Author:Britschgi, Christian

SIXTEEN-YEAR-OLDS CAN CHOOSE where to work, whether to get a driver's license, and (depending on the state) who they want to have sex with or even marry. While the government and their parents might object, they're also making choices about what to watch and listen to and whether to consume drugs and alcohol.

Perhaps it's time we also let them vote.

Under-18s are not allowed to participate in state or national elections anywhere in the United States. A few tiny Maryland communities on the outskirts of Washington, D.C., allow 16-year-olds to vote in local elections, and Berkeley, California, lets 16-year-olds vote for school board seats.

Critics argue teens are too irresponsible, too immature, or too uninformed to make crucial decisions about whether they'd prefer the Democrat or the Republican. One could say the same for many adults, yet the franchise persists. Only 26 percent of those 18 or older in the U.S. can name the three branches of government, according to a 2017 survey by the Annenberg Public Policy Center; more than a third of respondents could not name a single right guaranteed by the First Amendment. A 2018 C-SPAN poll found that even though 91 percent of Americans believe the Supreme Court impacts their everyday lives, 52 percent of Americans cannot name a single Supreme Court justice.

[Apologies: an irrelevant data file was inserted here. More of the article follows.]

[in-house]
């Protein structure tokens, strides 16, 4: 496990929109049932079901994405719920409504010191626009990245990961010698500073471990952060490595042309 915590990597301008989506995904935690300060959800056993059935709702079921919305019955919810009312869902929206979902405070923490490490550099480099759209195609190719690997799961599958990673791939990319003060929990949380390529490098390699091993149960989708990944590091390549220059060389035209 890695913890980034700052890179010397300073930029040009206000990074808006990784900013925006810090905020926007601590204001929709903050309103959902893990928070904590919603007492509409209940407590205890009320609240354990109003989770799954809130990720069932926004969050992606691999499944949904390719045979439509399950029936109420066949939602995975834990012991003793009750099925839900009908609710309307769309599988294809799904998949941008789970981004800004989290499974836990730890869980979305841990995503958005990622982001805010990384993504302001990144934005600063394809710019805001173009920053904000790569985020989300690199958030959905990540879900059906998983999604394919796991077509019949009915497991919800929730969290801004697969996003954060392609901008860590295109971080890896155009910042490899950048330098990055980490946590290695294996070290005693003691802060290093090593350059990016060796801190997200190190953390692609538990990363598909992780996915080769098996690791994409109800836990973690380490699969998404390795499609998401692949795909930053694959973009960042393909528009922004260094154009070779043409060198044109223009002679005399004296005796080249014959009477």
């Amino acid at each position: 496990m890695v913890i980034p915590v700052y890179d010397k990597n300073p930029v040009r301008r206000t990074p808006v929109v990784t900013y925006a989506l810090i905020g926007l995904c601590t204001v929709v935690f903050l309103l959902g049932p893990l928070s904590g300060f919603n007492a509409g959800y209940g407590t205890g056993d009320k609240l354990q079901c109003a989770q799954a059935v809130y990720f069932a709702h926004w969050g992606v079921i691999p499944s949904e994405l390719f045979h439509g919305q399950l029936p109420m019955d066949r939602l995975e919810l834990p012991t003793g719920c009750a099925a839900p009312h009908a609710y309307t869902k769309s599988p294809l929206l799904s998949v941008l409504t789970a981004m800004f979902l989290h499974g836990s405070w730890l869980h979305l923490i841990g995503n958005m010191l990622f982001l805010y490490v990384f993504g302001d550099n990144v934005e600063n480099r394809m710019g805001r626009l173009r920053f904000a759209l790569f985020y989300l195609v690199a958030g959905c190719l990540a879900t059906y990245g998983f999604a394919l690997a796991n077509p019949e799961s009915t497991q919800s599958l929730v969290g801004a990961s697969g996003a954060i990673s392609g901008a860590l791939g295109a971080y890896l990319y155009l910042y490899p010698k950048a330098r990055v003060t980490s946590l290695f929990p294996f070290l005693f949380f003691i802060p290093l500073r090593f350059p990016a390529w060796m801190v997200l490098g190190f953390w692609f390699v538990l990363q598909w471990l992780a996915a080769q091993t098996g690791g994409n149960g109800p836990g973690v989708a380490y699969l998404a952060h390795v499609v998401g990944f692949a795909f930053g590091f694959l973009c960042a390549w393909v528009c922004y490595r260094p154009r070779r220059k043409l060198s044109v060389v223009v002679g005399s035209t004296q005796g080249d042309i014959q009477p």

Luckily, no one vote matters very much. That won't change if we let 16- and 17-year-olds cast ballots.

This year, lawmakers in Oregon and California introduced bills that would lower the voting age to 16 for state elections...

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